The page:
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Re: Language?

From: Graham Klyne <GK@NineByNine.org>
Date: Tue, 08 May 2001 05:31:28 +0100
Message-Id: <5.0.2.1.2.20010508052446.03695ce0@joy.songbird.com>
To: "Craig Pugsley" <cpugsley@bigfoot.com>
Cc: "RDF Interest Group" <www-rdf-interest@w3.org>
At 12:09 AM 5/8/01 +0100, Craig Pugsley wrote:
>Maybe I'm missing the point, but its my view that the key simile to a
>'conventional' spoken language that RDF carries is its ability to convey
>semantic information. We use languages to convey our own personal semantic
>representations of abstract concepts and ideas we have. And this is exactly
>what RDF is intended to (or at least 'can') do.

I think that *any* language can be interpreted to convey semantic information.

I think a goal of RDF is that it is structured in a way that makes it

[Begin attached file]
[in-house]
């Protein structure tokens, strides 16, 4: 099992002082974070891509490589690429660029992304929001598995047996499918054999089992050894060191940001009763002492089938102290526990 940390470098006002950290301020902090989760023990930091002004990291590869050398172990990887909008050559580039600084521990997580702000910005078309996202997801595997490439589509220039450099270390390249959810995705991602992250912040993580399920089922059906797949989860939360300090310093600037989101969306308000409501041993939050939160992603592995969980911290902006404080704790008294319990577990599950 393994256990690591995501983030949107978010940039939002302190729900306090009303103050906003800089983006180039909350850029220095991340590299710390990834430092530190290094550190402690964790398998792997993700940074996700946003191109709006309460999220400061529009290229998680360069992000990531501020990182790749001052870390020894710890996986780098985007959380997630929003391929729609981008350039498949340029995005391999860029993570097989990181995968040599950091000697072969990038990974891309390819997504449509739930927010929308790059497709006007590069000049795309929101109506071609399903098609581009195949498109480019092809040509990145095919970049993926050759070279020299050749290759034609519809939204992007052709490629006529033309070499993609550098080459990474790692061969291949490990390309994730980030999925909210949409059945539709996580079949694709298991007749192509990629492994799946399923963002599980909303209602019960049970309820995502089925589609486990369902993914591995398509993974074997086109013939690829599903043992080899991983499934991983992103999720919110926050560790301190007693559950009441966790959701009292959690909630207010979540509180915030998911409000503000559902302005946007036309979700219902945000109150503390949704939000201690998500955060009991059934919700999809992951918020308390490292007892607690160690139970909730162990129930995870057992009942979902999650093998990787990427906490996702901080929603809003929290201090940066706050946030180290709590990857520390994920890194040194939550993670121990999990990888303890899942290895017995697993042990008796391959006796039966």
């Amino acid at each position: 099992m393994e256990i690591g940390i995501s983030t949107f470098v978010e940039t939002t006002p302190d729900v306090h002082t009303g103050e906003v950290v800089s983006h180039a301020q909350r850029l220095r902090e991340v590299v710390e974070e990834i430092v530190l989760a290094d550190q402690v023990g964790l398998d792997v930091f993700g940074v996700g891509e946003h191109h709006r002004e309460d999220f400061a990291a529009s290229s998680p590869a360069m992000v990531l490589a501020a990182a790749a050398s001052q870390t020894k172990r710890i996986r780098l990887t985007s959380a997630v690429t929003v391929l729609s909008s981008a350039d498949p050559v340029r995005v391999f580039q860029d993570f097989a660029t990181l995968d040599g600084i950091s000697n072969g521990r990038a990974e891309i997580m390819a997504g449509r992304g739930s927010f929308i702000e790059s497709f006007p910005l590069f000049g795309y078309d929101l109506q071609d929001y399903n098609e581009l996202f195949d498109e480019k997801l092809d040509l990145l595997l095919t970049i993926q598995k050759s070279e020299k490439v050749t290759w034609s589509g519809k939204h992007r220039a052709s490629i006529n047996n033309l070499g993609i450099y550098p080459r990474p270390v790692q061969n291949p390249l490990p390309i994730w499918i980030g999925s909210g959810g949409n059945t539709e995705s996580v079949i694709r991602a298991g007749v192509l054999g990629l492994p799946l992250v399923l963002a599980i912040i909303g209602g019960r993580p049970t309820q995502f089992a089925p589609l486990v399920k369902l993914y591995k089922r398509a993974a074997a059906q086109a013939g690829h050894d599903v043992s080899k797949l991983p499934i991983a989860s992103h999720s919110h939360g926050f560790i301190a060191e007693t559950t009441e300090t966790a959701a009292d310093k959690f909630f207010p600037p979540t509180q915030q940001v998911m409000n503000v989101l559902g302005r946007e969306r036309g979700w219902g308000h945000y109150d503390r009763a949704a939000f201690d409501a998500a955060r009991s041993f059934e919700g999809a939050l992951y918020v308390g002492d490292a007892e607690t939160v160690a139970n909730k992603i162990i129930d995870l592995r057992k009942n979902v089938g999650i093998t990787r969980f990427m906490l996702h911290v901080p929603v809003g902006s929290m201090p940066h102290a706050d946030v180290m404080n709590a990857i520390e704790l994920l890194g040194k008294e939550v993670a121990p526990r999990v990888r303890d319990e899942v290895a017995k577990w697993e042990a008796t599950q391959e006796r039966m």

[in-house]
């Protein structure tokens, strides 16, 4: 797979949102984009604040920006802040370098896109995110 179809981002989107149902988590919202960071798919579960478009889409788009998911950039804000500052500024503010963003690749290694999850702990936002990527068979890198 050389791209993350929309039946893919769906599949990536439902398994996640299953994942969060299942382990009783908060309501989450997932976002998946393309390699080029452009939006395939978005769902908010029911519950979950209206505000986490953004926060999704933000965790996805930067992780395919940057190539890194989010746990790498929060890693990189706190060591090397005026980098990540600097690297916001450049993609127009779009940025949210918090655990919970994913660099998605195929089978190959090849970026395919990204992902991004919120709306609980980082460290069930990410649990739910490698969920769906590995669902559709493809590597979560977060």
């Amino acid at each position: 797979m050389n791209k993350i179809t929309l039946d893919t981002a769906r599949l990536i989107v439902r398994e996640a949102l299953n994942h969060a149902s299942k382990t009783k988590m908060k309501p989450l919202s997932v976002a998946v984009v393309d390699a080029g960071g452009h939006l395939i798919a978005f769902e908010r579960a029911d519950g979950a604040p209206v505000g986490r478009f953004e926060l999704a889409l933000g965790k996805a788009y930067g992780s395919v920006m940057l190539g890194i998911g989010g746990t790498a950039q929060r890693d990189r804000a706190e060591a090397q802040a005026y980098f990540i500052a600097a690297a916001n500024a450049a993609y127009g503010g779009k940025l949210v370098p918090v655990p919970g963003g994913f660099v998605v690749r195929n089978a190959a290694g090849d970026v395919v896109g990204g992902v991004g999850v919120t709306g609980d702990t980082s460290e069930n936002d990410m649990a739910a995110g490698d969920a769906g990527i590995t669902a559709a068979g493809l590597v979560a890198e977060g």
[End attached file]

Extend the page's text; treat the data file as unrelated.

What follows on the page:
usable to convey a range of useful knowledge in a machine processable 
form.  That is, it is not the ability to convey semantics per se that makes 
RDF useful so much as the particular engineering choices for machine 
processability.

[...]
>I'd say that RDF <is> a language, very much in the same sense as non
>computer-based language.

I won't argue that point.  But it's not clear to me how non-computer 
languages are fundamentally different from computer languages, other than 
computer languages being engineered for machine interpretation of problem 
solutions in a relatively limited domain.

#g


------------
Graham Klyne
(GK@ACM.ORG)
Received on Tuesday, 8 May 2001 01:47:52 GMT

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